Tuesday, May 20, 2008

Fu Kwai Mau Tan/Peony Pastry

I am quite happy with the result of these pastries and will attempt to make them more colorful the next time i make them. Any Chinese pastry recipe and whatever sweet filling of your choice will be fine. The pastry is very delicate and the most important key to achieve non-soggy pastries is to start frying in moderate low heat and crank up the heat to finish the frying.


(A) Water dough
200 gm all purpose flour
50 gm cooking oil
100 ml water
(B) Oil Dough
150 gm all purpose flour
75 gm shortening
600 gm red bean/lotus paste

The water dough
Rub the flour and oil, then gradually add in the water to bind into a pliable dough, knead till smooth and cover with a damp cloth to allow the dough relax while preparing the oil dough.
The oil dough
Rub the shortening into the flour, continue rubbing until the fat is well absorb into the flour and become a soft pastry dough.
The colored pastry
Divide the water and oil dough into half and color one set of water and oil dough pink with red coloring and the second set with yellow. Work each set separately.
For each set
Form the oil dough into a ball.
Knead the water dough until smooth and roll out into a circle large enough to wrap the ball of oil dough.
Wrap the water dough over the oil dough, using a pinch of water to seal the edges.
Press the double thickness ball flat with the heel of the palm of your hand, then roll out with the rolling pin into a rectangle.
Working from the shorter end, roll the dough up like you would a carpet. now roll this out into a rectangle again, roll up more carpet fashion from the short end. Repeat this rolling up and out at least once more.
Roll out the dough once more, and cut into 12 pieces and roll each piece flat from the top. Working with two sets(colored) of dough, you should have 12 pieces of pink and 12 pieces of yellow.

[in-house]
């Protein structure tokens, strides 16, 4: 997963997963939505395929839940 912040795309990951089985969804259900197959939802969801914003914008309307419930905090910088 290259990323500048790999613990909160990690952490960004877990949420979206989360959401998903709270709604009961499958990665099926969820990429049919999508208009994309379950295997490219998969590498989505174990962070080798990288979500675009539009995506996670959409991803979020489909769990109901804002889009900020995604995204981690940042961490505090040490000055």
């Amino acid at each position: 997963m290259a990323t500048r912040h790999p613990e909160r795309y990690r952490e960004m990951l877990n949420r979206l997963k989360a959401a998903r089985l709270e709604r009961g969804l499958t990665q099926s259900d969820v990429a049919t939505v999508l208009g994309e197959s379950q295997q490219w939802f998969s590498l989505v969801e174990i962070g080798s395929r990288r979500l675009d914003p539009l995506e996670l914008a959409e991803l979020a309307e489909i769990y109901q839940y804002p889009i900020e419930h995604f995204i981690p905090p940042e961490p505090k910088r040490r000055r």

Pair 1 piece of pink and yellow by putting one on top of another and roll out big enough to wrap the filling.
Divide filling into 12 equal pieces and roll each into a round ball.
Wrap each ball of filling with the square of colored dough, sealing the edges with a touch of water. Roll the ball smooth between the palms of the hand.
Using a very sharp knife, cut into 8 sections, which should to clearly through the dough, but not pierce through to the filling. If it has been through to the filling like i did, the filling will fall out and dirty the oil.
Deep-fry the balls cut side up in oil deep enough to cover the whole ball. Fry over medium heat. The flowers will bloom, the cut edges peeling back in several layers of pastry petals. If you are like me, an inexperienced cook, fry one flower at a time to prevent the temperature of the oil to drop if several flowers are fried at once and they will become heavy and greasy.
Drain on a cooling rack with absorbent paper at the bottom.
Serve warm if possible.



gina said...

Aunty lily, I am going to try your recipe soon..for my mother in law. She loves these kind of pastry. flaky skin type. btw, i am meeting Vivien Tan this Friday too! :)

pigpigscorner said...

WOW, your fu kwai mau tan looks good! About the shortening, I can't seem to find it here in the UK. Can I substitute with other ingredients like lard?

lilyng said...


i know your mom will like this pastry.

say hi to vivien for me

lilyng said...


the original recipes for chinese pastry use lard and they taste better but for health reasons, shortening is used.

VG said...

Hi Lily

I have been visiting your site for a few years and have enjoyed your recipes. I have recently joined the blog community and have linked your blog as a fav. Feel free to drop by

Anonymous said...

Hi Lily:
I love your blog!! I had such a hard time finding an Asian blog!! I'm so glad I found your blog :D. Please keep up the great work!! You're an inspiration for Asian homecooks like me :D

FooDcrazEE said...

unbelieveable work - not for a noob like me

lilyng said...


if you are noob, then i am a noober(if there is such a word)

take care

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